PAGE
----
Utah lawmaker revives proposal to bring hidden renter fees into open
State senator, who is also an eviction attorney, says online rental application services are already tackling the problem
SALT LAKE CITY — A state legislative panel gave tepid support Wednesday to a proposal putting a stop to hidden fees for renters. Its chief opponent is a lawmaker who represents Utah landlords.
The bill from Rep. Marsha Judkins, R-Provo, failed to pass earlier this year without a final vote in the last moments of the 2020 Legislature. She is reviving the measure in hopes of helping to relieve the burden on tenants as rent has soared along the Wasatch Front.
Roughly 130,000 households in the state pour more than half their income into housing, Judkins told the Judiciary Interim Committee Wednesday.
“This has a direct impact on health, wellness, homelessness and housing stability,” she said.
But Sen. Kirk Cullimore — an attorney at Cullimore Law, which files the bulk of eviction cases on behalf of Utah’s residential property owners — said he sees the changes as unnecessary.
The Sandy Republican said a growing number of online services, like the Sandy-based Rentler, charge a single fee for an application that can be sent to multiple apartment communities.
“I’m still not convinced that this is addressing a legitimate issue,” Cullimore said of the measure. “I think this is a solution in search of a problem.”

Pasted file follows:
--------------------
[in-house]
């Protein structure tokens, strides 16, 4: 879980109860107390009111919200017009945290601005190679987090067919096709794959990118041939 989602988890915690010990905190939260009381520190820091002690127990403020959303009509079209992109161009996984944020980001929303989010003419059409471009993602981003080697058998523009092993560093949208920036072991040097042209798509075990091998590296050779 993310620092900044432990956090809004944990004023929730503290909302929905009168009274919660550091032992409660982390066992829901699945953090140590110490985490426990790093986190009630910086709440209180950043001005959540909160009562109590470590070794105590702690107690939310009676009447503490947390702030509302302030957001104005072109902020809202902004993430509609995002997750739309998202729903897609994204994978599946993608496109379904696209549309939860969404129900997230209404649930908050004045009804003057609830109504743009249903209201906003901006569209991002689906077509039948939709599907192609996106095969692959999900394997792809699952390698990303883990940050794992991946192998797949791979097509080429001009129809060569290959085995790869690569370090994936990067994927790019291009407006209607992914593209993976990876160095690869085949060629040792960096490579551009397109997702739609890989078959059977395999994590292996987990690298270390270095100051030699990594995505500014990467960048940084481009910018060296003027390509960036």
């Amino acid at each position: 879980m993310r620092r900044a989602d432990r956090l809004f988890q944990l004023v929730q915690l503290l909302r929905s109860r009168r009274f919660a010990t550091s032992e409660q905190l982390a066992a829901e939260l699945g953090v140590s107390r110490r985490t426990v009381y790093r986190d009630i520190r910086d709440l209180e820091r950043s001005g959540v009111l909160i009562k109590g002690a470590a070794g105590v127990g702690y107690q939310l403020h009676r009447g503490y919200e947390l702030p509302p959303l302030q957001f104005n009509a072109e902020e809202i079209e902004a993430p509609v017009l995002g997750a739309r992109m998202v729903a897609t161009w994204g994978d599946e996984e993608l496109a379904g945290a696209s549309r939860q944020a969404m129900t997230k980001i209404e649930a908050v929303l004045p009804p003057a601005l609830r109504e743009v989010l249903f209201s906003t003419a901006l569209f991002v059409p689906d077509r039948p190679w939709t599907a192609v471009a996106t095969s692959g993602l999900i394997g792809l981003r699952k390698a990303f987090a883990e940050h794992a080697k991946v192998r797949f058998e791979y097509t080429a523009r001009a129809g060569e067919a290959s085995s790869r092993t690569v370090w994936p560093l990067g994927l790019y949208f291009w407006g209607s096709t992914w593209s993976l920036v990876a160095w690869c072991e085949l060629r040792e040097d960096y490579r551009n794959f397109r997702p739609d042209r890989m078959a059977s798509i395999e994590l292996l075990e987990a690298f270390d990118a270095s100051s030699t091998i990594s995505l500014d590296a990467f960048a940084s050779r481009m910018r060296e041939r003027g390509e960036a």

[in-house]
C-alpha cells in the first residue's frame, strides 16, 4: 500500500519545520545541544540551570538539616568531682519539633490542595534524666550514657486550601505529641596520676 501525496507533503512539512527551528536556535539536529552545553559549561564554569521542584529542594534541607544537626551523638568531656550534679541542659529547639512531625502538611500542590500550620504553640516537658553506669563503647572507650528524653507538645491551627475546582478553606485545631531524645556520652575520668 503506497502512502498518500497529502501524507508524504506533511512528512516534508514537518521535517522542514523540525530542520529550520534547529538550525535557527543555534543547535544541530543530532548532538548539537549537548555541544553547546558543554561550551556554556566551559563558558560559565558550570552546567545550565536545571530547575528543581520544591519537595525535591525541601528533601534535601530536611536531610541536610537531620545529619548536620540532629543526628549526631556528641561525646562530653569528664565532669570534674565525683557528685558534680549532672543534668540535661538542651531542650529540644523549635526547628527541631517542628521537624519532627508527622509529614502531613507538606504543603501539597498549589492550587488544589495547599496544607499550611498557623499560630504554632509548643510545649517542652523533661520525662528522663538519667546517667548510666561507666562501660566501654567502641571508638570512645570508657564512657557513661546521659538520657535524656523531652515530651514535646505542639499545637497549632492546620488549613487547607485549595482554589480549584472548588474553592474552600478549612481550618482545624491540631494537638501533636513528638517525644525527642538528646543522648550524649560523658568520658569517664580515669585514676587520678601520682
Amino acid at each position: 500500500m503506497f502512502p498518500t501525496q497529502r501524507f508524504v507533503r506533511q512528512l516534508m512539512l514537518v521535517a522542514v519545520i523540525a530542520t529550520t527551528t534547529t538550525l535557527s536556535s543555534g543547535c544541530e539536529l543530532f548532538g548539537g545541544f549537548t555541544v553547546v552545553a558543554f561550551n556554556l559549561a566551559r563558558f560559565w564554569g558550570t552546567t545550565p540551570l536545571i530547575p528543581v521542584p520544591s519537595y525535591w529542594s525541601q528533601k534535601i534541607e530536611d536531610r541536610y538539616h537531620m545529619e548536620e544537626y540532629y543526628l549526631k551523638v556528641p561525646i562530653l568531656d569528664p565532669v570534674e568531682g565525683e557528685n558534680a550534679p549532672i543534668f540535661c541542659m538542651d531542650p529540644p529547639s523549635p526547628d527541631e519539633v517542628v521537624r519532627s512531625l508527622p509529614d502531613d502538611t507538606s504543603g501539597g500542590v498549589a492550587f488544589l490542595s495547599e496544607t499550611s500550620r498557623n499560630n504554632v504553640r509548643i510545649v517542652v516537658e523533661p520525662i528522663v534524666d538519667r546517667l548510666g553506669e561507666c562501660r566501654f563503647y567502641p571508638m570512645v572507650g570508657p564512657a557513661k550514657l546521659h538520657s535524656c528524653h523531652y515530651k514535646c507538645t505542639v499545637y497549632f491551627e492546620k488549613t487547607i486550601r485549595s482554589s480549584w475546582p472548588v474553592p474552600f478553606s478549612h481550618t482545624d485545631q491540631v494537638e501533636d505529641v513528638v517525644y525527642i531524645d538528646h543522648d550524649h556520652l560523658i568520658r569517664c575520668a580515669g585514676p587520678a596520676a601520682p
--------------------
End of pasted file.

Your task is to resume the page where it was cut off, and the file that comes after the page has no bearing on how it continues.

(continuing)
Cullimore said he acknowledges the proposal is fairly innocuous. But he contends it may make sense to wait and see if more tenants begin using the platforms that charge a one-time application fee covering credit and background checks.
Sen. Todd Weiler, R-Woods Cross, a sponsor of the earlier measure, said the bill could be tweaked to exempt those sorts of services.
The bill would require landlords to disclose the full cost of rent and all fees — such as for parking, trash takeaway or mandatory cable — to a potential renter before accepting an application fee or any other payment.
If renters do discover any hidden fees, the bill allows them 15 days to submit a request for their money back, and the landlord will get seven days to return the money.
The transparency helps protect landlords, not just renters, Judkins said, by ensuring those who move in will be able to make steady payments.
Francisca Blanc, with the Utah Housing Coalition, called the measure an effort at “truth in renting.”
Blanc said some renters must send up to six applications in order to secure an apartment. Others have lost security deposits after realizing they can’t afford the costs and declining to sign a rental agreement.
“That’s a concern, because low-income people don’t have that kind of money,” Blanc said. “This bill is addressing a real problem in our community.”
Cullimore disagreed, saying he doesn’t believe renters are forking over deposits before signing a lease.
Earlier this year, the measure, HB211, passed the Utah House without opposition. It did not get a vote in the full Senate as time ran out in the 2020 Legislature.
The bill next returns to a House committee.